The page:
A similar study performed by Dalhousie University for Vancouver Winter Olympics also concluded that positive emotion leads to higher shares. In the study which covered 46,000 tweets found that positive tweets were retweeted an average of 6.6 times, compared to 2.6 times for negative tweets and 2.2 times for neutral ones.
As a content creator, you should also be aware of the social benefit that people will drive out of your content. Every piece of content that you create has to either full-fill a personal or social outcome for the audience.
Open Draft & Real-time news production
Today news gathering, production and distribution can happen simultaneously in a news cycle. Journalists today use live video to discuss the latest news and to gather feedback from the audience. As news breaks on social media a journalists role changes from providing information to delivering a compelling mix of stories that help them to build a genuine relationship.
“First the tweets come, then the pictures, then the video, and then the wires,”
– Mattew Weaver, The Guardian
Live publishing whether it’s blogging, video or a podcast allows you to aggregate data from elsewhere and identify gaps that remain in your story. Live publishing helps in building engagement and makes the audience believe that they are part of the story, unlike other static mediums.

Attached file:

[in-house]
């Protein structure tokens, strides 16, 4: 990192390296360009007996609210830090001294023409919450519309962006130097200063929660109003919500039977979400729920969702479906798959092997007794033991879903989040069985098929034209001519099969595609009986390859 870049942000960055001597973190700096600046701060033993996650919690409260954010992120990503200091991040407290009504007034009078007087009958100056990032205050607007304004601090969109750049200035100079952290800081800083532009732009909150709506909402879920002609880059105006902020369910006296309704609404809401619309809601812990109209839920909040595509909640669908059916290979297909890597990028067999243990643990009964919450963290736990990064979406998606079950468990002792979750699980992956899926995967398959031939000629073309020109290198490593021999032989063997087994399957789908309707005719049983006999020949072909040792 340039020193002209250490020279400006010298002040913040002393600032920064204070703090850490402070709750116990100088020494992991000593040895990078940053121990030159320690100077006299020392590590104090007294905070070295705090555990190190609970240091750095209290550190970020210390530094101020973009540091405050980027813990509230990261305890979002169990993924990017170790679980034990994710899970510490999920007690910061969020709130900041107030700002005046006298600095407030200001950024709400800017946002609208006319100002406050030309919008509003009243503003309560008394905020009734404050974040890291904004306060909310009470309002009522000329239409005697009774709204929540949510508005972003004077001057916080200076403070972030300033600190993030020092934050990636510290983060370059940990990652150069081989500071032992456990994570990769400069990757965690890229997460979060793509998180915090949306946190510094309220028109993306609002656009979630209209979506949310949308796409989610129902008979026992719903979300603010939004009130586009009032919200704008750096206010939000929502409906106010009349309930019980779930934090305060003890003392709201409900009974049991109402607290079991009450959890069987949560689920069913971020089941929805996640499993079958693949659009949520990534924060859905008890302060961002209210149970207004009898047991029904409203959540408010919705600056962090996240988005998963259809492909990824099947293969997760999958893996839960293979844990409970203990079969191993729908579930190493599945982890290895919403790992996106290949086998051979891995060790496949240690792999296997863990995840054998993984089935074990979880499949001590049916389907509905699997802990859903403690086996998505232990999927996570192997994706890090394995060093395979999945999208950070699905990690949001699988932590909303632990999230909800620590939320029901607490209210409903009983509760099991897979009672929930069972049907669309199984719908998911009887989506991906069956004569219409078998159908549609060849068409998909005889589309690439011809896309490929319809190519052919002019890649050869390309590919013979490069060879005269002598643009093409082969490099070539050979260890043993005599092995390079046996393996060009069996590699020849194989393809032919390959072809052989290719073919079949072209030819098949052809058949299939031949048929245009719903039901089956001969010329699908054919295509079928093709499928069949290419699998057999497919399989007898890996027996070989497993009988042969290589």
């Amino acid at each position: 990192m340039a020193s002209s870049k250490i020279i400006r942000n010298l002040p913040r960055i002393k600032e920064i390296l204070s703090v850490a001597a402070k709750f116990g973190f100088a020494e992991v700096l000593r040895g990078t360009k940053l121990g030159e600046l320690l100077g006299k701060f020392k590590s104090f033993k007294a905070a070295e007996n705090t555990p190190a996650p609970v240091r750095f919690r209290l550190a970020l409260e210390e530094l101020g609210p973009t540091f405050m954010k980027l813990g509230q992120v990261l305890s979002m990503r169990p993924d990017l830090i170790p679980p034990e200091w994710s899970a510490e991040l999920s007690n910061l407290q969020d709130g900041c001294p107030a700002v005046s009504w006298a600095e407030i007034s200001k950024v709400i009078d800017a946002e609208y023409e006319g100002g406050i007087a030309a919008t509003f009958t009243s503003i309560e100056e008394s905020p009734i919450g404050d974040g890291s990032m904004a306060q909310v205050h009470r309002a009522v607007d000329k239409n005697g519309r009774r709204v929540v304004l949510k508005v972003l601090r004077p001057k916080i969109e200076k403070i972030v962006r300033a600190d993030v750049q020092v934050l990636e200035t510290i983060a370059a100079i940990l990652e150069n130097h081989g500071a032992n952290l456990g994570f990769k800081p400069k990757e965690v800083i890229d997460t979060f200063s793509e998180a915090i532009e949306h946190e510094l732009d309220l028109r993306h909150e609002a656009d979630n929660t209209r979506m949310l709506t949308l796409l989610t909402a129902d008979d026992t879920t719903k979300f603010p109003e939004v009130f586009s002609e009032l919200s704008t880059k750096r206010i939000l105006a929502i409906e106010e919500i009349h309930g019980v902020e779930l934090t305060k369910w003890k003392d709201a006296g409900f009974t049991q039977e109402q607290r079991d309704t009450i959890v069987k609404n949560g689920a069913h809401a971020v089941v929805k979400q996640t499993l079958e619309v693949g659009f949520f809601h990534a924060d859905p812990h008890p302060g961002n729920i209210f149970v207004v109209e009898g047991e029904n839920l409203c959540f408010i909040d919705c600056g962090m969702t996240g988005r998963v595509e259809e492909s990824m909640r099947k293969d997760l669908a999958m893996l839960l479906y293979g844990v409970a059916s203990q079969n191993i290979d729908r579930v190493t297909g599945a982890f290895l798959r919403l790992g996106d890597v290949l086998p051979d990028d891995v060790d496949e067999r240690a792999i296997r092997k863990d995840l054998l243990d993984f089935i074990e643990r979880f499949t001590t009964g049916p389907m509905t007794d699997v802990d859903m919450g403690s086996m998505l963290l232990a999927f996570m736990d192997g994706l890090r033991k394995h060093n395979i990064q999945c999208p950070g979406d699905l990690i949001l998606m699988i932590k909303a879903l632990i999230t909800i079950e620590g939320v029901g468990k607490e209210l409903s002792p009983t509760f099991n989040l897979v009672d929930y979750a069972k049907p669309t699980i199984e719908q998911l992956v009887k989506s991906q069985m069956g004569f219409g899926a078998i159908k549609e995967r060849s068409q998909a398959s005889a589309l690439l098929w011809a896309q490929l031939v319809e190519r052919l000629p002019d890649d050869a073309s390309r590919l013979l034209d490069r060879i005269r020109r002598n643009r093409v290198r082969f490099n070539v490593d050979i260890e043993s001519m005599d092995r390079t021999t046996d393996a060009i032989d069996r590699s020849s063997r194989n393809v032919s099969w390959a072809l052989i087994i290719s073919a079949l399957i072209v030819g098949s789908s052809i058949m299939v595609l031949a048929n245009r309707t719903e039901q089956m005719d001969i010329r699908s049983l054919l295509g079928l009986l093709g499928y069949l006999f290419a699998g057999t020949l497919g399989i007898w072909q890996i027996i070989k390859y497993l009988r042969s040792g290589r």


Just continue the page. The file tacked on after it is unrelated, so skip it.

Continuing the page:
“If journalism is the first draft of history, live blogging is the first draft of journalism.”
– Andrew Sparrow, Political Correspondent, The Guardian
The new model for journalism is focused on tapping the potential that the audience can deliver during both pre and post-production of a new news story.
Eco-Chamber Effect & commoditization of news
The news that your audience consumes is increasingly getting affected by the echo-chamber effect. All the social feeds and the recommendations provided by search engines are delivered by sophisticated algorithms that look at your previous search and browsing behavior. Polarizing your views on any given topic.
The Wall Street Journal designed an interactive tool which shows both sides of the spectrum to the viewers. The tool named Red & Blue feed shows both for and opposing viewpoints on any story. The best way to handle echo-chamber effect is to showcase both sides of the argument and to give the audience holistic views of the event. New York Times curates stories to show both sides of the story for the audience. For content marketers publish stories on real-time events, it’s important to make sure that you cover both for and opposing arguments for a story or topic.